Novel biomimetics promote dynamic cell-driven remodeling of their microenvironment


Three-dimensional (3D) cell culture systems have been extensively used to mimic the complexity of human tissues and organs in vitro. They represent a powerful biomedical technology for disease modeling, tissue engineering and regenerative medicine. Organoids consist of a 3D collection of cells able to self-renew and self-organize that recapitulate key features of developed organs; they are explored for drug design and screening assays. Biological cell models strongly rely on biomaterials to recreate a microenvironment with compatible properties that resemble the extracellular matrix (ECM). Biomimetic materials are the materials developed by taking inspiration from nature to support a complete or a portion of a living structure that accomplishes, enhances, or substitutes a natural function. These biomaterials are usually engineered for medical biotechnology and pharmaceutical applications. Several concerted efforts have been made in the area of synthetic biomaterials for tunning bioactivity through mixing of materials, degradable crosslinks, and adoption of adhesive molecules such as RGD. Unfortunately, integrin-mediated cell adhesion and proteolytic matrix degradation are known to contribute only a fraction of features of extracellular matrix reported to mediate cell behavior.

During extracellular matrix modelling, the matrix is degraded and deposited, thereby allowing cells to alter the structure and composition of nearby extracellular matrix. Also, extracellular matrix serves as a hub for biochemical cues and growth factors that are presented to cells as tethered molecules. The limitations of current biomaterials present the need for clinically translational synthetic biomimetics with controllable biomechanics that recapitulate the structural features and biological functions of the native extracellular matrix and the possibility of sequestering growth factors.

Biomimetic hydrogel-based cultures can serve as a treatment option for infertility caused by cancer radio- and chemotherapies by supporting the growth and maturation of ovarian follicles to yield fertilizable eggs. These therapies are cytotoxic to ovarian follicles, and it’s impossible to regenerate the non-renewable ovarian follicular reserves once degraded. The only viable yet experimental fertility preservation option which would be applicable to a broad range of cancer survivors is ovarian tissue cryopreservation before the anti-cancer treatments, succeeded by culture and maturation of follicles to obtain fertilizable oocytes. This option could also help avoid the potential transfer of cancer cells back into the patient in the case of leukemia and ovarian cancer.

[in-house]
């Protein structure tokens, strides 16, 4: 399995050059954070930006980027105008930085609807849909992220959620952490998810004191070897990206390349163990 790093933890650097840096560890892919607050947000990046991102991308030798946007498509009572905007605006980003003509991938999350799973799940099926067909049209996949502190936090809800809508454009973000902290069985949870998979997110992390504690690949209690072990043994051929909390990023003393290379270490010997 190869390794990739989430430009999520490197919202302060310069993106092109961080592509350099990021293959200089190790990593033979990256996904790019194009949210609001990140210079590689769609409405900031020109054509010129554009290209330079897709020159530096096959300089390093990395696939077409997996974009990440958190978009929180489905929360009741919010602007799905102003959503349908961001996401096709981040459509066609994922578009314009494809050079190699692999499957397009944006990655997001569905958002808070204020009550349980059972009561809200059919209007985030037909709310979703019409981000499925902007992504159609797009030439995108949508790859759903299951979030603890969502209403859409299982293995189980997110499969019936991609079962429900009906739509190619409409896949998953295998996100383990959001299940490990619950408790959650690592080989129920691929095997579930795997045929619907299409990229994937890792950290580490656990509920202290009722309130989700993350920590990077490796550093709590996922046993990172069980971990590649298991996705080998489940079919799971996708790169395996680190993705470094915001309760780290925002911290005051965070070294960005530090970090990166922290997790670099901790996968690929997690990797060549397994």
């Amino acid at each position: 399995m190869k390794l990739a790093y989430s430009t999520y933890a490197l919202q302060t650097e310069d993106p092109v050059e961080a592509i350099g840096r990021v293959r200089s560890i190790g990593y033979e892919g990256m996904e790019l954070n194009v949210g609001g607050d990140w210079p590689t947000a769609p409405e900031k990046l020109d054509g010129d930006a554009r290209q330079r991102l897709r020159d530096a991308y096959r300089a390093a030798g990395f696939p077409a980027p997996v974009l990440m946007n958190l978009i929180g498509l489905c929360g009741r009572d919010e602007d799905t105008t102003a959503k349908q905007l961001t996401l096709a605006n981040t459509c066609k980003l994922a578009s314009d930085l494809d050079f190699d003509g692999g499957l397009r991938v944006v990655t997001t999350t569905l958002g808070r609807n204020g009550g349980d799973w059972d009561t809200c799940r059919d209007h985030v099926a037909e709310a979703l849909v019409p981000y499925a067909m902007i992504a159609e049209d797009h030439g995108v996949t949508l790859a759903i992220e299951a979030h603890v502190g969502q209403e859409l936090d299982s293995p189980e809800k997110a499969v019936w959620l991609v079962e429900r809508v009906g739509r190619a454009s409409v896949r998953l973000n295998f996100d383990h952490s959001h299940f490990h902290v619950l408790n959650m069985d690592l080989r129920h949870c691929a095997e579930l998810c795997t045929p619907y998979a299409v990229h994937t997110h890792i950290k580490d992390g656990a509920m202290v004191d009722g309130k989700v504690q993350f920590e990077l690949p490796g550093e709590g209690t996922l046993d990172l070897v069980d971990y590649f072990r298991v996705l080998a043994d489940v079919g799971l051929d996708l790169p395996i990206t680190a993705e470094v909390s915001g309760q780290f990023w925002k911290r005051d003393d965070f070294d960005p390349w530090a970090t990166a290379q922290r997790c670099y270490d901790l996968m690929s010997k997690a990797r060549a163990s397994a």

Despite the impressive progress made in the culture of large murine follicles adopting biomaterials such as degradable poly(ethylene-glycol) hydrogels, it’s still challenging to culture small follicles and achieve clinical translation by yielding supreme oocytes. The lack of endogenous extracellular matrix in the current systems is partly to blame for this shortfall.

To address these challenges, University of Michigan researchers, Claire Tomaszewski, Katarina DiLillo, Brendon Baker, Kelly Arnold, and led by Professor Ariella Shikanov proposed that peptides from native extracellular matrix or growth factors and tethered to a poly(ethylene-glycol) (PEG) hydrogel would sequester and retain extracellular matrix molecules secreted by an encapsulated follicle. They designed these hydrogels with an objective of recapitulating the native extracellular matrix for culture and maturation of follicular organoid. Their research is published in the journal Acta Biomaterialia.

To regenerate the extracellular matrix of ovarian tissues, the authors adopted four peptides, laminin-derived peptide (AG73), heparin-binding peptide (HBP), basement membrane binder (BMB) peptide and the extracellular matrix binding region of placental growth factor 2 (RRR). The authors observed that the peptides they adopted considerably improved ovarian follicle growth, survival, and maturation compared to an inert control, PEG-Cys. By performing an immunohistochemical analysis of the hydrogels near the cultured follicles, the authors were able to see sequestration and retention of laminin, fibronectin, perlecan, and collagen I in the ECM-sequestering hydrogels but not in the bioinert hydrogels.